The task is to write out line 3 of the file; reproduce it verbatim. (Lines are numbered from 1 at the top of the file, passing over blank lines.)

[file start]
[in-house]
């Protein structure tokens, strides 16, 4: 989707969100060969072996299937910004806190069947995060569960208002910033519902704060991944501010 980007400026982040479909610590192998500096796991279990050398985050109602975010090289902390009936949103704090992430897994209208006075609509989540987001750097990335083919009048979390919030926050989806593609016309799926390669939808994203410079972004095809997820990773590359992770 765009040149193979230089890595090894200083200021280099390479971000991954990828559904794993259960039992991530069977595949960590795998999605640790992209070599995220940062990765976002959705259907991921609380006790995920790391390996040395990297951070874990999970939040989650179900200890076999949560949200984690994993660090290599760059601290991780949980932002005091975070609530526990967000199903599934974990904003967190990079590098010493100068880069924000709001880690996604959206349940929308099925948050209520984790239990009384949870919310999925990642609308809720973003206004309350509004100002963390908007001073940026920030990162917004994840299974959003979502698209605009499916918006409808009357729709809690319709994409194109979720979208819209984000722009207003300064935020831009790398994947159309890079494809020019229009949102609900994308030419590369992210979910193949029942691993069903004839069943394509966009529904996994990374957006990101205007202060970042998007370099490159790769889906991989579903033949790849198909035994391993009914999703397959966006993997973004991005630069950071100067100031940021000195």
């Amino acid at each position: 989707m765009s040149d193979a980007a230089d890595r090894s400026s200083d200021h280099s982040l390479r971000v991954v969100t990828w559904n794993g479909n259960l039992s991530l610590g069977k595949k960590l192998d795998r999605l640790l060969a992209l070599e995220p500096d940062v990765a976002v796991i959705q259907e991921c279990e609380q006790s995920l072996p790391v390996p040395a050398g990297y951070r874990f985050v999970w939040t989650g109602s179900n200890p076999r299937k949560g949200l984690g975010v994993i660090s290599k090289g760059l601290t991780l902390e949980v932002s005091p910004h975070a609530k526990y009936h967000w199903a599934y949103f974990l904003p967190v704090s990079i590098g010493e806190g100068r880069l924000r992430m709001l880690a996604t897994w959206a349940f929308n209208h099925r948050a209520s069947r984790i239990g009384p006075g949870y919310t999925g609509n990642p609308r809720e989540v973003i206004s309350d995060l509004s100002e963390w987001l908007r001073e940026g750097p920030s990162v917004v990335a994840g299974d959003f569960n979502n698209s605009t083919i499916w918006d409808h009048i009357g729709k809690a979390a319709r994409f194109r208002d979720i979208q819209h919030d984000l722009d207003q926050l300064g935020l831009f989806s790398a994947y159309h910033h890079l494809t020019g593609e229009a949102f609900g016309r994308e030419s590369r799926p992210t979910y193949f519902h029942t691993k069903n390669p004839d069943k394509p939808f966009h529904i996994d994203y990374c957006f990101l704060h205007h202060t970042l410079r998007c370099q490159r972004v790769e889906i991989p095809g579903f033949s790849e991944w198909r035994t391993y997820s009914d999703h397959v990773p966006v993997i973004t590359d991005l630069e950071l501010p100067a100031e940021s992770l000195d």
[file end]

């Amino acid at each position: 989707m765009s040149d193979a980007a230089d890595r090894s400026s200083d200021h280099s982040l390479r971000v991954v969100t990828w559904n794993g479909n259960l039992s991530l610590g069977k595949k960590l192998d795998r999605l640790l060969a992209l070599e995220p500096d940062v990765a976002v796991i959705q259907e991921c279990e609380q006790s995920l072996p790391v390996p040395a050398g990297y951070r874990f985050v999970w939040t989650g109602s179900n200890p076999r299937k949560g949200l984690g975010v994993i660090s290599k090289g760059l601290t991780l902390e949980v932002s005091p910004h975070a609530k526990y009936h967000w199903a599934y949103f974990l904003p967190v704090s990079i590098g010493e806190g100068r880069l924000r992430m709001l880690a996604t897994w959206a349940f929308n209208h099925r948050a209520s069947r984790i239990g009384p006075g949870y919310t999925g609509n990642p609308r809720e989540v973003i206004s309350d995060l509004s100002e963390w987001l908007r001073e940026g750097p920030s990162v917004v990335a994840g299974d959003f569960n979502n698209s605009t083919i499916w918006d409808h009048i009357g729709k809690a979390a319709r994409f194109r208002d979720i979208q819209h919030d984000l722009d207003q926050l300064g935020l831009f989806s790398a994947y159309h910033h890079l494809t020019g593609e229009a949102f609900g016309r994308e030419s590369r799926p992210t979910y193949f519902h029942t691993k069903n390669p004839d069943k394509p939808f966009h529904i996994d994203y990374c957006f990101l704060h205007h202060t970042l410079r998007c370099q490159r972004v790769e889906i991989p095809g579903f033949s790849e991944w198909r035994t391993y997820s009914d999703h397959v990773p966006v993997i973004t590359d991005l630069e950071l501010p100067a100031e940021s992770l000195d």